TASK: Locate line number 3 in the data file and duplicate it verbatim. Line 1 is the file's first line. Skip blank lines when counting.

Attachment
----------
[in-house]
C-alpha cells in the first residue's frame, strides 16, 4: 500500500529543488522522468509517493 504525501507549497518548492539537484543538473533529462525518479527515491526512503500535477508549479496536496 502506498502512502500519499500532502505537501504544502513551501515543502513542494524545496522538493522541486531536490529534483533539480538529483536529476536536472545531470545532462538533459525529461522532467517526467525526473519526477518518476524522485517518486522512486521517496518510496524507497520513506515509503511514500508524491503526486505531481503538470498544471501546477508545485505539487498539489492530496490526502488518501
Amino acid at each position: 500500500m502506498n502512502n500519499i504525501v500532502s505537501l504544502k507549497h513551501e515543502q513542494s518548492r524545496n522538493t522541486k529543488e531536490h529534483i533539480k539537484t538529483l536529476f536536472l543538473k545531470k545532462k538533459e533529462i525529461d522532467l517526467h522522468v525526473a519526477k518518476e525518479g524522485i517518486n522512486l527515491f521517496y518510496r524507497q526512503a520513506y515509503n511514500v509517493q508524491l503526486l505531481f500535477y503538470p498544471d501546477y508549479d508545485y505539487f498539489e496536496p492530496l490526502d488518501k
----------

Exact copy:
Amino acid at each position: 500500500m502506498n502512502n500519499i504525501v500532502s505537501l504544502k507549497h513551501e515543502q513542494s518548492r524545496n522538493t522541486k529543488e531536490h529534483i533539480k539537484t538529483l536529476f536536472l543538473k545531470k545532462k538533459e533529462i525529461d522532467l517526467h522522468v525526473a519526477k518518476e525518479g524522485i517518486n522512486l527515491f521517496y518510496r524507497q526512503a520513506y515509503n511514500v509517493q508524491l503526486l505531481f500535477y503538470p498544471d501546477y508549479d508545485y505539487f498539489e496536496p492530496l490526502d488518501k